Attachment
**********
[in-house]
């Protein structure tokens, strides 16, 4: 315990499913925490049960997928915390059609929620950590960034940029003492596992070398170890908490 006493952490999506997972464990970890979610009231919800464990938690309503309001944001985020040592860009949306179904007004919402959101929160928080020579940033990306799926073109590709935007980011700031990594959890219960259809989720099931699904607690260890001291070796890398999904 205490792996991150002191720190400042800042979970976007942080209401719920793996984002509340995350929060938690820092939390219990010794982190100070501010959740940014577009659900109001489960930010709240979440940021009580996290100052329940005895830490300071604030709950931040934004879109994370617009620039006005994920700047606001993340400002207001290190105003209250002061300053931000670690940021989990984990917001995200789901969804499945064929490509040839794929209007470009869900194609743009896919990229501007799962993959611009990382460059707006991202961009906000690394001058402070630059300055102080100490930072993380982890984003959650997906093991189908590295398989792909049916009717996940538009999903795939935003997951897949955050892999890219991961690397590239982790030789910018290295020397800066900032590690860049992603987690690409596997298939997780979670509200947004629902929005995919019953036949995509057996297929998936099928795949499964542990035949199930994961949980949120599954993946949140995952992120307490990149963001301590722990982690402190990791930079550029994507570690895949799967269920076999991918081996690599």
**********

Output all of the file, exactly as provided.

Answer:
[in-house]
């Protein structure tokens, strides 16, 4: 315990499913925490049960997928915390059609929620950590960034940029003492596992070398170890908490 006493952490999506997972464990970890979610009231919800464990938690309503309001944001985020040592860009949306179904007004919402959101929160928080020579940033990306799926073109590709935007980011700031990594959890219960259809989720099931699904607690260890001291070796890398999904 205490792996991150002191720190400042800042979970976007942080209401719920793996984002509340995350929060938690820092939390219990010794982190100070501010959740940014577009659900109001489960930010709240979440940021009580996290100052329940005895830490300071604030709950931040934004879109994370617009620039006005994920700047606001993340400002207001290190105003209250002061300053931000670690940021989990984990917001995200789901969804499945064929490509040839794929209007470009869900194609743009896919990229501007799962993959611009990382460059707006991202961009906000690394001058402070630059300055102080100490930072993380982890984003959650997906093991189908590295398989792909049916009717996940538009999903795939935003997951897949955050892999890219991961690397590239982790030789910018290295020397800066900032590690860049992603987690690409596997298939997780979670509200947004629902929005995919019953036949995509057996297929998936099928795949499964542990035949199930994961949980949120599954993946949140995952992120307490990149963001301590722990982690402190990791930079550029994507570690895949799967269920076999991918081996690599």